Tuesday, April 26, 2011


I say that somewhat jokingly because even though Thomas shows up in the lectionary every. single. year. on the second Sunday of Easter. I believe I have preached from his story exactly once. Even as an associate pastor I think I dodged this one most of the time. Our annual youth Sunday was usually the week after Easter, and after we moved that it turned into Confirmation Sunday. I usually let the kids pick my text for that one, or at least give me a few suggestions.

Anyway! So here we are at Thomas Sunday AGAIN, and I'm looking for God's word for us this time around. I looked up my last one, and I still like it which is not that helpful. It's only been two years, and although I'm certain no one else will remember it, I would feel bad pulling from the bag again already. So, here it goes.

Right now I'm thinking about the role of the church in a world of Thomases, not so much doubting Thomases, but questioning Thomases, Thomases who just haven't seen any proof yet. We can't blame Thomas for wanting the good fortune of the same experience the others had of Jesus. I bet any one of them would have asked for the same proof, the same evidence of Jesus' resurrection that he asked for. I mean, it was a pretty unbelievable thing.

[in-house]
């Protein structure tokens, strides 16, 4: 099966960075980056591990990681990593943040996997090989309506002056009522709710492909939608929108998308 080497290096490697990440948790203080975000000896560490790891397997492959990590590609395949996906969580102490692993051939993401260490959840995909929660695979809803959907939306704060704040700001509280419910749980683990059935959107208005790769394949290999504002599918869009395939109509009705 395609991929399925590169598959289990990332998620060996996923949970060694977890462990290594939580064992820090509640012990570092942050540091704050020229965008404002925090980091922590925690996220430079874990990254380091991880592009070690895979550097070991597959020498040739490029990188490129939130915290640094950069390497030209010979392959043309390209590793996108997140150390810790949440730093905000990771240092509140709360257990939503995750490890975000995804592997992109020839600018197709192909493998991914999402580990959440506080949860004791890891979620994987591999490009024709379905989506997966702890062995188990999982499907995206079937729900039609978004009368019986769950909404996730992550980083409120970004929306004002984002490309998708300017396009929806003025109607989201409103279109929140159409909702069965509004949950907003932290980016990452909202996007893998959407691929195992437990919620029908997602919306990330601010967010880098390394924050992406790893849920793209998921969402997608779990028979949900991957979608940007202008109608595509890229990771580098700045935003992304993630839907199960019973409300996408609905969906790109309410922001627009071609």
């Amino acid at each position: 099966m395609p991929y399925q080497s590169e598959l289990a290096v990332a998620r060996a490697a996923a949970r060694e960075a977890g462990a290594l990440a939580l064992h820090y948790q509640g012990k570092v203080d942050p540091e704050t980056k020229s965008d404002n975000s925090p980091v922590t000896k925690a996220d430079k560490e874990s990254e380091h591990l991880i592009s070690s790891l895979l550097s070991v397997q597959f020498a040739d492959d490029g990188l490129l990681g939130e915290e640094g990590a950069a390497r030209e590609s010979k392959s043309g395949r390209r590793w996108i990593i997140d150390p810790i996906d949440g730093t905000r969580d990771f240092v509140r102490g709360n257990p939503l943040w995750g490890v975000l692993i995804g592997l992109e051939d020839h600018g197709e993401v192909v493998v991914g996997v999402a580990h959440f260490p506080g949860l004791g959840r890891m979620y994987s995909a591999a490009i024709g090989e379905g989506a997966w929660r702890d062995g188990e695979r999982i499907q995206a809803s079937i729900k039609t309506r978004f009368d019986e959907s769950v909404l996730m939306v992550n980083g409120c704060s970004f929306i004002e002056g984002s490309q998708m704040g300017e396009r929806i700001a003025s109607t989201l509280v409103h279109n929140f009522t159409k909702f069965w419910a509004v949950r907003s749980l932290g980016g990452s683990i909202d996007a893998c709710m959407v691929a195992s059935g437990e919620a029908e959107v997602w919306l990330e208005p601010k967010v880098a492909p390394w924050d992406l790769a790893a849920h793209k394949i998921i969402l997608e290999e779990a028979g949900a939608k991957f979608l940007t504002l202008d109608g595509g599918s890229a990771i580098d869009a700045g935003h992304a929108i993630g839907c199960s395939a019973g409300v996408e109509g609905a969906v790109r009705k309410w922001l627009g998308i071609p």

The book review and discussion of UnChristian at RevGals yesterday and my own reading around in some of John Shelby Spong's and Marcus Borg's stuff (surprising all three of these have led me to a united thought) have got me thinking about all the folks who question the church, who are looking for some proof about the claims we make, the things we say are true.

I think that's where I'm going with Thomas this year. So he's asking his questions, so good. He should ask them. People all around us are asking their questions, too. If Christians are the body of Christ, where is the proof? What are we doing that shows our love for Jesus, his love for the world? What do our hands look like? I'm not looking for marks of crucifixion here, but marks or signs that we're doing what he did, working for the peace he says he brings.

Watch out, folks, this could get preachy, especially with less time than usual (communion and ordination/installation of officers), but I like the general track I'm on. Maybe I'm even far enough along that I'll be able to write on my writing day tomorrow!

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